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Study reveals exchange of microbiome bacteria could increase risk of disease

The results suggest that some diseases that are considered noncommunicable, such as cancer, could have a component that makes them transmissible by microorganisms in the digestive system

Mireia Vallès
Spanish microbiologist Mireia Vallès, lead author of the new study.Fabio Colombi

Here’s an unsettling fact: there are more bacterial cells in a person’s body (38 trillion) than human cells (30 trillion). One of the world’s gurus of microbiology, Frederic Bushman, goes as far as to suggest that we stop seeing the human being as an individual organism and think of it as a coral reef inhabited by billions of other beings instead.

Now, a macro-study has revealed that these tiny tenants jump from one person to another in vast amounts: two cohabitants share 12% of the strains in their intestines and up to 32% of those in their mouths, including bacteria associated with problems such as cancer, obesity, diabetes and cardiovascular diseases, according to the main author of the research, Spanish microbiologist Mireia Vallès. Even some diseases that used to be considered noncommunicable have a contagious component. “It is a paradigm shift,” says Vallès.

The new study analyzed stool and saliva samples from approximately 5,000 people from 20 countries on five continents. The results confirm that social interactions determine the composition of the so-called microbiome, even in the gut. A mother shares 34% of her intestine’s bacterial strains with her young children. Two people who live together, 12%. Two twins who live in different houses, 8%, and two independent adults from the same city, also 8%. Inherited microorganisms fade away after childbirth: it is coexistence that shapes the microbiome. “The percentage that an adult shares with their mother is equal to the percentage they share with people they live with or with work colleagues,” says Vallès, from the University of Trento, in Italy.

Three out of every four deaths in the world are caused by noncommunicable diseases such as cancer, heart attacks, strokes, diabetes and asthma. More than 40 million people die every year from these causes, according to the World Health Organization. Three years ago, Canadian microbiologist Brett Finlay suggested a provocative hypothesis: “Are noncommunicable diseases communicable?” he asked in Science magazine. Finlay argued that factors such as junk food, smoking and alcohol consumption cause an imbalance in the microbiome that can influence noncommunicable diseases, or their risk factors, such as obesity. According to the scientist, that altered microbiome could be transmitted from person to person, potentially contributing to the spread of disease.

Bacterias 'Helicobacter pylori'
‘Helicobacter pylori’ bacteria under a microscope.

800 species of bacteria

The new study points in the same direction. “Our results reinforce the hypothesis that several diseases and conditions that are currently considered noncommunicable should be reevaluated,” state the authors of the paper, published in the scientific journal Nature. This is the largest investigation into the transmission of the human microbiome conducted to date.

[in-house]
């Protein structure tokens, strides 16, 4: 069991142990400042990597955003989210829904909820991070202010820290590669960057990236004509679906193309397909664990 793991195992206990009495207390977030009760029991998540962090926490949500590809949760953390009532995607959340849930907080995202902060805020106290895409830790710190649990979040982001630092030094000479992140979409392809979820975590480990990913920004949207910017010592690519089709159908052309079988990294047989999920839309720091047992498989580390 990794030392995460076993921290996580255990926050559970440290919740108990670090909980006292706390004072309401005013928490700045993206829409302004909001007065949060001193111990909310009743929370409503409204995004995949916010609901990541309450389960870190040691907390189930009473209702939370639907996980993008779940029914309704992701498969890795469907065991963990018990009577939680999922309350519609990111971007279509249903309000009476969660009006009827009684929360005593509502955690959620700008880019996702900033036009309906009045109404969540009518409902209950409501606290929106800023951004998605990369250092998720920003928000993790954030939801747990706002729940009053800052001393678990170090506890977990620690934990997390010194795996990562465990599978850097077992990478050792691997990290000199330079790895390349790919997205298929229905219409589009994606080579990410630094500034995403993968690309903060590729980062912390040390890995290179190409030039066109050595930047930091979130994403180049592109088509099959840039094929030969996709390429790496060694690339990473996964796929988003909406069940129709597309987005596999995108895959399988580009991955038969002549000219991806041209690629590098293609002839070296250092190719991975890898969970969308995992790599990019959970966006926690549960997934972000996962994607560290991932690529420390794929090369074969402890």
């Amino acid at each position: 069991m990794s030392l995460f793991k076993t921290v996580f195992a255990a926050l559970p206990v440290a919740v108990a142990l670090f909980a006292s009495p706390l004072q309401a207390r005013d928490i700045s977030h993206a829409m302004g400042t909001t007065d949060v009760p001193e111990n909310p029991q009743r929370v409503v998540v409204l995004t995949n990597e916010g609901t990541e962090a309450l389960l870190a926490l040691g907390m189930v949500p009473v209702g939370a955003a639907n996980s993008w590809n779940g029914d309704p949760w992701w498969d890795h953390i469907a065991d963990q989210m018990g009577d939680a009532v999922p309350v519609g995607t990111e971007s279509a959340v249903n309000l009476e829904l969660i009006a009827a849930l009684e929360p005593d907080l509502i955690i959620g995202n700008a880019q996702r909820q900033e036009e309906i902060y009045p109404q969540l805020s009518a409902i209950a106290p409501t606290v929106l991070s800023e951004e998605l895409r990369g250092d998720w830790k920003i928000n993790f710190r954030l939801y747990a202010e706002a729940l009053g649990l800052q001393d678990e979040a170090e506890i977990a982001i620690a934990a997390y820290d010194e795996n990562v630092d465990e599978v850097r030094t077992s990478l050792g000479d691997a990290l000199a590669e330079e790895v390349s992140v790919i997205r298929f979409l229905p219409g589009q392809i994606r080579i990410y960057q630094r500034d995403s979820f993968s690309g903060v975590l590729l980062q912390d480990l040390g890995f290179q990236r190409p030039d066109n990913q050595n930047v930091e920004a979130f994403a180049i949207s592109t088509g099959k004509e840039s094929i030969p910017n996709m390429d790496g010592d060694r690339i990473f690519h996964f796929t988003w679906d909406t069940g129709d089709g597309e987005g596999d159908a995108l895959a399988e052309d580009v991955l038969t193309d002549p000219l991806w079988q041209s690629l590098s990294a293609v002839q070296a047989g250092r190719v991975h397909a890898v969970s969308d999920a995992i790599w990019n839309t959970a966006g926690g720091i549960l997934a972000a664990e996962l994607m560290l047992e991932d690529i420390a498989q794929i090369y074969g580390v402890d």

The scientists looked at more than 800 species of bacteria, identifying each person’s ultra-specific strains. The study confirms that the oral microbiome is transmitted differently than the one in the depths of the digestive tract. “By the oral route, the vehicle is saliva, but we still don’t know the specific mechanism of the intestinal one. It could be due to a lack of hygiene or a fecal-oral transmission that later reaches the intestine, but it is not clear,” acknowledges Vallès.

Researchers from 10 countries participated in the macro-study, including agronomist María Carmen Collado from the Institute of Agrochemistry and Food Technology of the Spanish National Research Council in Paterna, Spain. Collado is a specialist in what is known as the vertical transmission of the microbiome (from mother to children). “Now we see that horizontal transmission, from person to person, is very important, much more than was initially thought,” she says.

The microbiome is in the spotlight of the scientific community these days. Three months ago, a team from Yale University announced that a common intestinal microbe was suspected of playing an important role in the development of colorectal cancer, the second deadliest in the world. Some strains of this bacterium, called Morganella morganii, produce molecules that are toxic to human DNA and which, when injected into mice, cause tumors. Another common bacterium in the stomach, Helicobacter pylori, is associated with an increased risk of gastric cancer.

Vallès’s team detected some microbes that are transmitted more frequently than others. Many have not even been named yet, despite their apparent importance. “What surprises us is that there are some bacteria that we know very little about, that have never been cultured, and that are at the top of the list [of shared microbes],” she warns. For the study, her group used metagenomics, the large-scale analysis of all the genetic material present in stool and saliva samples.

Finlay, a pioneer of the hypothesis, applauds the new research (in which he did not participate), describing it as a fascinating study that draws from his own proposal: that noncommunicable diseases are communicable through the microbiome. The results of the study open the door to a reconsideration of the current policies against noncommunicable diseases, which today account for the largest share of morbidity and mortality worldwide.

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